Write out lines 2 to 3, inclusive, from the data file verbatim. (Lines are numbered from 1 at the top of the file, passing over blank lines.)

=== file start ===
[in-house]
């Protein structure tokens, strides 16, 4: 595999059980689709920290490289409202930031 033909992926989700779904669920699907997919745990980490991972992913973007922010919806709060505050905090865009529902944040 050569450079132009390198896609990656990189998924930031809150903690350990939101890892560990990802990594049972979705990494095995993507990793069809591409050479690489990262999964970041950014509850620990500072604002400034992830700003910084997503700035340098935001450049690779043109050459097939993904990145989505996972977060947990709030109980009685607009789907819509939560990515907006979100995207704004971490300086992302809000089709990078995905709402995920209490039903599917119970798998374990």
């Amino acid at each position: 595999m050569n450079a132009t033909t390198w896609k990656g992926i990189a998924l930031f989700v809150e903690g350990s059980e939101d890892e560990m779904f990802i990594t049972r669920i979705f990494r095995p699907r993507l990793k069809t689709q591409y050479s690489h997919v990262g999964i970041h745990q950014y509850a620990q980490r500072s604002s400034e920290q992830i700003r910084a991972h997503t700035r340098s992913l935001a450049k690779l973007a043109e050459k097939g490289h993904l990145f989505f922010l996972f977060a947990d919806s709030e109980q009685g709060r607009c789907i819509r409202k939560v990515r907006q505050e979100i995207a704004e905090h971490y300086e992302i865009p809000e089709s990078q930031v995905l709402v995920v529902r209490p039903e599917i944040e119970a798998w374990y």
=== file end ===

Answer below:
């Protein structure tokens, strides 16, 4: 595999059980689709920290490289409202930031 033909992926989700779904669920699907997919745990980490991972992913973007922010919806709060505050905090865009529902944040 050569450079132009390198896609990656990189998924930031809150903690350990939101890892560990990802990594049972979705990494095995993507990793069809591409050479690489990262999964970041950014509850620990500072604002400034992830700003910084997503700035340098935001450049690779043109050459097939993904990145989505996972977060947990709030109980009685607009789907819509939560990515907006979100995207704004971490300086992302809000089709990078995905709402995920209490039903599917119970798998374990």
């Amino acid at each position: 595999m050569n450079a132009t033909t390198w896609k990656g992926i990189a998924l930031f989700v809150e903690g350990s059980e939101d890892e560990m779904f990802i990594t049972r669920i979705f990494r095995p699907r993507l990793k069809t689709q591409y050479s690489h997919v990262g999964i970041h745990q950014y509850a620990q980490r500072s604002s400034e920290q992830i700003r910084a991972h997503t700035r340098s992913l935001a450049k690779l973007a043109e050459k097939g490289h993904l990145f989505f922010l996972f977060a947990d919806s709030e109980q009685g709060r607009c789907i819509r409202k939560v990515r907006q505050e979100i995207a704004e905090h971490y300086e992302i865009p809000e089709s990078q930031v995905l709402v995920v529902r209490p039903e599917i944040e119970a798998w374990y």